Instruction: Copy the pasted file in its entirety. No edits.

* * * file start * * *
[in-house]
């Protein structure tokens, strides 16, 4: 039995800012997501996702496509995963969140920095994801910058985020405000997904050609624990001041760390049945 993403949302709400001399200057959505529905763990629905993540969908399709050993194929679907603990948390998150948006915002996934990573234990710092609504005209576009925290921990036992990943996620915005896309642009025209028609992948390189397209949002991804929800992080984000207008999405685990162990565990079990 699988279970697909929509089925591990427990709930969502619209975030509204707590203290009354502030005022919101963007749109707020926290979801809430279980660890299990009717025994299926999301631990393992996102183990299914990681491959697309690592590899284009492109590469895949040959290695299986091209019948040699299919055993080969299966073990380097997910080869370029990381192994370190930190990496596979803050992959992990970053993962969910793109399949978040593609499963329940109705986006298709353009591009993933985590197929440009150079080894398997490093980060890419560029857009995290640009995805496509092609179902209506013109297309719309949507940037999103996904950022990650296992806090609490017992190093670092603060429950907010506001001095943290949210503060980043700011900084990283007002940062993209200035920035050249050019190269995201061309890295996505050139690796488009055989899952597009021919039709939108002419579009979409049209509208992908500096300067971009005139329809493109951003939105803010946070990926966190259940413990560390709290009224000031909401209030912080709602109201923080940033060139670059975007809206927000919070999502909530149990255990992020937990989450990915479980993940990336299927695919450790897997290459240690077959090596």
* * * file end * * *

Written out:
[in-house]
């Protein structure tokens, strides 16, 4: 039995800012997501996702496509995963969140920095994801910058985020405000997904050609624990001041760390049945 993403949302709400001399200057959505529905763990629905993540969908399709050993194929679907603990948390998150948006915002996934990573234990710092609504005209576009925290921990036992990943996620915005896309642009025209028609992948390189397209949002991804929800992080984000207008999405685990162990565990079990 699988279970697909929509089925591990427990709930969502619209975030509204707590203290009354502030005022919101963007749109707020926290979801809430279980660890299990009717025994299926999301631990393992996102183990299914990681491959697309690592590899284009492109590469895949040959290695299986091209019948040699299919055993080969299966073990380097997910080869370029990381192994370190930190990496596979803050992959992990970053993962969910793109399949978040593609499963329940109705986006298709353009591009993933985590197929440009150079080894398997490093980060890419560029857009995290640009995805496509092609179902209506013109297309719309949507940037999103996904950022990650296992806090609490017992190093670092603060429950907010506001001095943290949210503060980043700011900084990283007002940062993209200035920035050249050019190269995201061309890295996505050139690796488009055989899952597009021919039709939108002419579009979409049209509208992908500096300067971009005139329809493109951003939105803010946070990926966190259940413990560390709290009224000031909401209030912080709602109201923080940033060139670059975007809206927000919070999502909530149990255990992020937990989450990915479980993940990336299927695919450790897997290459240690077959090596």